Yet positive thinkers and optimists everywhere tend to live their own lives in direct denial of these principles, urging themselves and others to cling irrationally to a one-sided and facile world view that ignores oceans of useful, albeit unpleasant, evidential input. And it is this world view (encouraged and underpinned by the legacy, still powerful, of Judaeo-Christian teaching – “the poor shall inherit the earth”) that prevails.
The Cassandra Syndrome
It’s tragic for pessimists, because they’re doomed to live as strangers in society. Like dissidents under totalitarian regimes, pessimists dare not speak openly of their ‘faith’ or associate too freely with others for fear of denouncement and loss of social standing and/or employment.
You think I exaggerate? Think again. Anglo-saxon corporate life – especially in the USA, but also in Britain – is all about being ‘positive’, a ‘team player’, being ‘proactive’, playing up upsides, minimising downsides. A ‘negative attitude’ will get you fired quicker than shitting on the boss’ desk. Everyone knows it. To be doubtful, to produce counter-evidence, is to be condemned as ‘uncommitted’ and to be ‘Limogé’ – removed from the front line in disgrace, as French officers were at Verdun, for questioning the efficacy of frontal assaults across open ground against entrenched machine-gun positions.
When pessimists do speak out, they’re usually dismissed as pathetic losers, weird one-eyed ideologues determined to ruin the party – and like Cassandra, they go unheeded. It’s comic to hear our politicians desperately claiming that nobody foresaw the current economic catastrophe, and that it was ‘unpredictable’.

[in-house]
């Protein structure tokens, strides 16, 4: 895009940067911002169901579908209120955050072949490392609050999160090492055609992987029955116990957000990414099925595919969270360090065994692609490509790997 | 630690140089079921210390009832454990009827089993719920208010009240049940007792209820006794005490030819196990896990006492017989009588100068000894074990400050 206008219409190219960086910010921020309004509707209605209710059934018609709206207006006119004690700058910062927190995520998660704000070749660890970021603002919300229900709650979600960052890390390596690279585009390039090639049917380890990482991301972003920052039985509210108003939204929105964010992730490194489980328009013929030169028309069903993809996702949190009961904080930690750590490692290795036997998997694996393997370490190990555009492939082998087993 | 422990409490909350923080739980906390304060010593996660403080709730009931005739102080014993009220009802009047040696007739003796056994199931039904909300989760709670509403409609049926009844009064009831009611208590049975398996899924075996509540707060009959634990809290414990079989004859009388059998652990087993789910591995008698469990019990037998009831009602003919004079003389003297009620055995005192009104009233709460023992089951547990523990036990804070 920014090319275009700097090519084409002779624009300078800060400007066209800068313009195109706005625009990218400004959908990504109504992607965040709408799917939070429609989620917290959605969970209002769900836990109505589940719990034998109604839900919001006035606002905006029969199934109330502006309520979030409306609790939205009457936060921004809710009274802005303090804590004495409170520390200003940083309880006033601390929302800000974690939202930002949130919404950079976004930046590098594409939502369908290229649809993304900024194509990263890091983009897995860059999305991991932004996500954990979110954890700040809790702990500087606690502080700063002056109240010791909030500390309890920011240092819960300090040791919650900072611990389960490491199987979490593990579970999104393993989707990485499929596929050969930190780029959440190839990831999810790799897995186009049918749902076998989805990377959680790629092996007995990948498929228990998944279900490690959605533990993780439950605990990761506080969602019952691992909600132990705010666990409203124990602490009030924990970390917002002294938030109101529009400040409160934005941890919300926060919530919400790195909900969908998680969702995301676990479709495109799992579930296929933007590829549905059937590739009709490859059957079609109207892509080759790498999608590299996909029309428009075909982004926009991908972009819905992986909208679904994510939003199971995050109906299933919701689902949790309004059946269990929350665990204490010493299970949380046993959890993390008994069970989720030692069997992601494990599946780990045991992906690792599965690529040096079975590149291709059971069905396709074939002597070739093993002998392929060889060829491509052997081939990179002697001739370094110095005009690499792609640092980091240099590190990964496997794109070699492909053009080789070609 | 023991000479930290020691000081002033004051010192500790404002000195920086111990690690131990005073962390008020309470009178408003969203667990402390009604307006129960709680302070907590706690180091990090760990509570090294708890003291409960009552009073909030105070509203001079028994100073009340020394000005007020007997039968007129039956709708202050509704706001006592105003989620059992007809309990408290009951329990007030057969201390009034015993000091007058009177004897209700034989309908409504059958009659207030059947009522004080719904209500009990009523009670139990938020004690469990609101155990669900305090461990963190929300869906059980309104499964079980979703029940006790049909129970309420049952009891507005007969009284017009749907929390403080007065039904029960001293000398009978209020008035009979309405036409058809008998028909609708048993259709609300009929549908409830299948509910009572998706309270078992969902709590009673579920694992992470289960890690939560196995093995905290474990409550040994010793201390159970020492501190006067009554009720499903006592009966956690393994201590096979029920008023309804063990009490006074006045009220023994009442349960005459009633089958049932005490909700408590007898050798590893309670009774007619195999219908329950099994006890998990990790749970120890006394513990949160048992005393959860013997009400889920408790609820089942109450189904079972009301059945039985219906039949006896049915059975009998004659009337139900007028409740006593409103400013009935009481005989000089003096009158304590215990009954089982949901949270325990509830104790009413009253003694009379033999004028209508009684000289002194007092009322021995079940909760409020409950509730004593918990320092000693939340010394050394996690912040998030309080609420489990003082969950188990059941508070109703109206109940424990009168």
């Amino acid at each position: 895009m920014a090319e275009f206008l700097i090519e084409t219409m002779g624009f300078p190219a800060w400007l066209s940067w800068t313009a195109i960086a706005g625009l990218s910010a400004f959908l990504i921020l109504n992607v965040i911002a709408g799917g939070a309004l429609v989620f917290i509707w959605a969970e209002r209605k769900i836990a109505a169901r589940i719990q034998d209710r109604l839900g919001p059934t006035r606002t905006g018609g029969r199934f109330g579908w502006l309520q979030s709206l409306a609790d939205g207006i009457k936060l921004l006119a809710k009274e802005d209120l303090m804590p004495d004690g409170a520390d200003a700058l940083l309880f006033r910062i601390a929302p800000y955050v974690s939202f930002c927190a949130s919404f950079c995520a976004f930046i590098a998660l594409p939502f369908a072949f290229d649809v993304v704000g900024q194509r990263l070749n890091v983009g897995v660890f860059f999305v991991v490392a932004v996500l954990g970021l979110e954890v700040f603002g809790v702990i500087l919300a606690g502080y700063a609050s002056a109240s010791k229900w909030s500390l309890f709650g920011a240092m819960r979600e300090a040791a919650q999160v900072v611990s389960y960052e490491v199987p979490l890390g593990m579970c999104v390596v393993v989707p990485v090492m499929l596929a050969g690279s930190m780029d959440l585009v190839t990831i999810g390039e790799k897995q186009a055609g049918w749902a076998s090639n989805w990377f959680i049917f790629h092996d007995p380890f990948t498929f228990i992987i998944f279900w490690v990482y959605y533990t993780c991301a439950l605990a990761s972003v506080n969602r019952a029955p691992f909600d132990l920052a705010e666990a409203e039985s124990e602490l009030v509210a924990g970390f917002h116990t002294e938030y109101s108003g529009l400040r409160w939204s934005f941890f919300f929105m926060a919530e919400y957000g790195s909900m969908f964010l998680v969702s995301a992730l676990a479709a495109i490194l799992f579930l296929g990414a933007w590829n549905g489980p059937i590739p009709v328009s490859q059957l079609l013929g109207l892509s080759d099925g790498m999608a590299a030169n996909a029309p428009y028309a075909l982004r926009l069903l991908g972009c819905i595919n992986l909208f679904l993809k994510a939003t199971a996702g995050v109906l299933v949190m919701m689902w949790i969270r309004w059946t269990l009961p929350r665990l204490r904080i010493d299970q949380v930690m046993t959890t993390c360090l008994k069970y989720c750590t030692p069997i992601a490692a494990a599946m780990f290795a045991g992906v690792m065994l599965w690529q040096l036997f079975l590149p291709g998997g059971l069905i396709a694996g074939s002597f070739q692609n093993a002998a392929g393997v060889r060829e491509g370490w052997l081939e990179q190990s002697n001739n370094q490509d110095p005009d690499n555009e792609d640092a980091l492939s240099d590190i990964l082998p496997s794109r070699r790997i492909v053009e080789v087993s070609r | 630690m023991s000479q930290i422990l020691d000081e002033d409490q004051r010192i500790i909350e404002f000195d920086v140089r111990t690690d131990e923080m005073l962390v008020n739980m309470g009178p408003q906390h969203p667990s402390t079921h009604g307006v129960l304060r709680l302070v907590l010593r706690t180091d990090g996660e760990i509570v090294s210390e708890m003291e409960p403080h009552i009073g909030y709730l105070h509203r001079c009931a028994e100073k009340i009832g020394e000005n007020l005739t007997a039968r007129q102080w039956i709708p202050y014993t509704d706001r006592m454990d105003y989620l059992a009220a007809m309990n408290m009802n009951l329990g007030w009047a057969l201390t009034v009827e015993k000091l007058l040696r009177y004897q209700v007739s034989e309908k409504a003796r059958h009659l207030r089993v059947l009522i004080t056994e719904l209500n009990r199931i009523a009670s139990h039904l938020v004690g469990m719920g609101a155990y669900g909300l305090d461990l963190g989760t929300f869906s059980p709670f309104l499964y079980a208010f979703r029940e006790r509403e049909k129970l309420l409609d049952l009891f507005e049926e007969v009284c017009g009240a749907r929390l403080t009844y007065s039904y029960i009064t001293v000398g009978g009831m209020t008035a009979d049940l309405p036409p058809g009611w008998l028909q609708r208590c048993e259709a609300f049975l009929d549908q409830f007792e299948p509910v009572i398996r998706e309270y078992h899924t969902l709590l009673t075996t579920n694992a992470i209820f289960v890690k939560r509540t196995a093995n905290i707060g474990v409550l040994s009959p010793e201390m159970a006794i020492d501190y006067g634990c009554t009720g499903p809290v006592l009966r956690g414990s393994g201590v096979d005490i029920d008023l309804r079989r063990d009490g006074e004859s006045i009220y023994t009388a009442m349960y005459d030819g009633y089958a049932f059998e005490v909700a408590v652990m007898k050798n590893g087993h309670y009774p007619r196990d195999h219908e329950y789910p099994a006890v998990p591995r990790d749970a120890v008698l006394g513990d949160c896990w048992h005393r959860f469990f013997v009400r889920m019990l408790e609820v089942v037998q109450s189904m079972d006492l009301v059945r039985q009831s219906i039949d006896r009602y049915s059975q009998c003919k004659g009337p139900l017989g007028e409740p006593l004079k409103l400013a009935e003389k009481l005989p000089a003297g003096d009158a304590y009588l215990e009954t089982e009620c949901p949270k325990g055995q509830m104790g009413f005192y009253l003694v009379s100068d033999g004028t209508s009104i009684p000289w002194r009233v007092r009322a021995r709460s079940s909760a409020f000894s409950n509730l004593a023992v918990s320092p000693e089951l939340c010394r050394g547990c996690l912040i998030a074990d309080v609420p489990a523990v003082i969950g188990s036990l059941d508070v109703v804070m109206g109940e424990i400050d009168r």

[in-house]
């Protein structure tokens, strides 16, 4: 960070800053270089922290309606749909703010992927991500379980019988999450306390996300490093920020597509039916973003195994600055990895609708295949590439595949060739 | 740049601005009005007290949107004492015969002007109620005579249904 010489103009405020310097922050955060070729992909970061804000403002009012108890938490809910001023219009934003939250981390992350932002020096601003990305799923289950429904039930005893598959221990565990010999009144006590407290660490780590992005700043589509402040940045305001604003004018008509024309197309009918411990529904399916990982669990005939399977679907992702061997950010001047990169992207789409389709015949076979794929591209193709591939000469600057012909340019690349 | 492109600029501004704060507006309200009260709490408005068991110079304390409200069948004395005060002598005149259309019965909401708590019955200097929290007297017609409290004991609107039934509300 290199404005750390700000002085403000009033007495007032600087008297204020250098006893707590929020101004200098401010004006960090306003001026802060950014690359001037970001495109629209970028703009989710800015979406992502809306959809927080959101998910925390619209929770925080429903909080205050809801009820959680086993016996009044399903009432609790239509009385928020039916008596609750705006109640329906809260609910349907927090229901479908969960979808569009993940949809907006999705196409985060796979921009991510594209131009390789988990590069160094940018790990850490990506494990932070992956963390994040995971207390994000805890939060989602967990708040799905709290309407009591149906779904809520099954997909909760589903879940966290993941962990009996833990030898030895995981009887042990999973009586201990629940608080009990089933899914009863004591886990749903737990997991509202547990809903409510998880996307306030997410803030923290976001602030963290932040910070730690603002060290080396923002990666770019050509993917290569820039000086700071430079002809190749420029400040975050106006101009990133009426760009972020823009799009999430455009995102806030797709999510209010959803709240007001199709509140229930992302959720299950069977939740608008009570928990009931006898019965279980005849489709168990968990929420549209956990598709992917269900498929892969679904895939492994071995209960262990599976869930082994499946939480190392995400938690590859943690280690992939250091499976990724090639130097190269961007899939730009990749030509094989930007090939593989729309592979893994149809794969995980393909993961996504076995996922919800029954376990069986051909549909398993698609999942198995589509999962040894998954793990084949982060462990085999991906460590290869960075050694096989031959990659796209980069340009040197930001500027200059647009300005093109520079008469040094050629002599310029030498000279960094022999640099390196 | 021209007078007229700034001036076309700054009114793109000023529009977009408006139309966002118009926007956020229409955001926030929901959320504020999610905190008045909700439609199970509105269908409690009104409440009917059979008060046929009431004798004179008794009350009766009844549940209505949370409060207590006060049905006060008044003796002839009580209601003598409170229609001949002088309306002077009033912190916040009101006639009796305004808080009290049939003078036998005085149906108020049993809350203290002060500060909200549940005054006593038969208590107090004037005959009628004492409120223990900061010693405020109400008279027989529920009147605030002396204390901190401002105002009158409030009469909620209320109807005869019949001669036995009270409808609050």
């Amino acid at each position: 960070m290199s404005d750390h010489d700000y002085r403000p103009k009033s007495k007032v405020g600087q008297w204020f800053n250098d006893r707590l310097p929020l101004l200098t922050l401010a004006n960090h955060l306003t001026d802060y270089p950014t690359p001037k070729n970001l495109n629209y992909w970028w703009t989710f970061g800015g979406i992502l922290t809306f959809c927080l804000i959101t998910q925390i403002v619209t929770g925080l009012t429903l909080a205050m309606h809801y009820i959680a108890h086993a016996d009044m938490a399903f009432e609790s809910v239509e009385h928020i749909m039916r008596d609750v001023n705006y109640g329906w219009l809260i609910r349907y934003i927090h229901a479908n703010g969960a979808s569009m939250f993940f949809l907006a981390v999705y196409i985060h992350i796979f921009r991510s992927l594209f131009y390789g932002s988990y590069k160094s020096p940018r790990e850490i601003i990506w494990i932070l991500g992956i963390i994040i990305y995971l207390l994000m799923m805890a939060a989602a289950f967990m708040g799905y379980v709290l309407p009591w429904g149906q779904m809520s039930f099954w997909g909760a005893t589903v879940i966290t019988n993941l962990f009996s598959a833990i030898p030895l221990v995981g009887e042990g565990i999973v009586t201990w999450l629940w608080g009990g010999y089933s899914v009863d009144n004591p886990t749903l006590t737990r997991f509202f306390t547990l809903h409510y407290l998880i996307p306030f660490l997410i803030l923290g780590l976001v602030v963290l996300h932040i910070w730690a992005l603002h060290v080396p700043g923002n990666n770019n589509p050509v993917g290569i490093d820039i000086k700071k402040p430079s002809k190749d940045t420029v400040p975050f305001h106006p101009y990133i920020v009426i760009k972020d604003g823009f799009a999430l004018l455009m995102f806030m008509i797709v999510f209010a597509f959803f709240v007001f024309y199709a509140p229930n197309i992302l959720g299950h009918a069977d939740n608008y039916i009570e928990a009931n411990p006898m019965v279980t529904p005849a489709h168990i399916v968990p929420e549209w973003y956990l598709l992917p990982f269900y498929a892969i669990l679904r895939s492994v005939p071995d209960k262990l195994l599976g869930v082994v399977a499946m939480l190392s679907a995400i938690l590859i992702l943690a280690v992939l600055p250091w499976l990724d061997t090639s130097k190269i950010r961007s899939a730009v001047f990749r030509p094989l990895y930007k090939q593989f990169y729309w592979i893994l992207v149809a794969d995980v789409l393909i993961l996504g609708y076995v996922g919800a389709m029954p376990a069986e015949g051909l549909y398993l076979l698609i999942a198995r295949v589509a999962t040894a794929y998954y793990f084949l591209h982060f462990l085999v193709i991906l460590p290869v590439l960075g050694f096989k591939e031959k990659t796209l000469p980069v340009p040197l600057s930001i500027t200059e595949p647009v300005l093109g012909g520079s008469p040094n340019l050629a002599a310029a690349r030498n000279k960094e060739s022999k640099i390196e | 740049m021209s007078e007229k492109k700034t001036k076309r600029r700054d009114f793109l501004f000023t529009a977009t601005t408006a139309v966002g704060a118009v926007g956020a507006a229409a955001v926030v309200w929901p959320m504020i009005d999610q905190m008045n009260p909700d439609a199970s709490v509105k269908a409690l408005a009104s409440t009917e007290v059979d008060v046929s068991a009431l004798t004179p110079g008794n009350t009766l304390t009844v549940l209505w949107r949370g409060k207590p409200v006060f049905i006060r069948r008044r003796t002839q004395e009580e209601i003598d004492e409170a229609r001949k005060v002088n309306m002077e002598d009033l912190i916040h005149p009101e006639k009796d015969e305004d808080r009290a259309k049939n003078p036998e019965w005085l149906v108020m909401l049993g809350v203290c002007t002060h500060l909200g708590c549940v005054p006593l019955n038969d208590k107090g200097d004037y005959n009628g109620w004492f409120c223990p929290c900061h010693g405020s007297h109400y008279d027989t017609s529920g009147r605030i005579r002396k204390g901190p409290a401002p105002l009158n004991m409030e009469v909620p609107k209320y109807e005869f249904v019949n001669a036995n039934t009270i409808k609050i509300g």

Bollocks. Many, many people predicted it, even non-experts. Be honest: Even as you saw your own house value shoot through the stratosphere in 2007, wasn’t there some part of your brain – even if you’re a committed, apostolic optimist – that said: “This is insane. Nothing goes up forever. There’s a horrible crash coming.”
Yet few said it, even to close friends. In public, hardly anyone said it… though millions were thinking it.
To understand how this has become so entrenched in our society, you have to ask, as Ehrenreich does: Cui bono? In all of the rose-tinted froth about mental attitude shaping reality, in all those positive-thinking corporate away-day cheer-a-thons, in all the think-your-way-to-better-health bullshit of the medical optimism quacks… in all of this, who benefits? Who or what gains from you and I being optimistic, refusing to see a down side, trying to ‘turn negatives into positives’?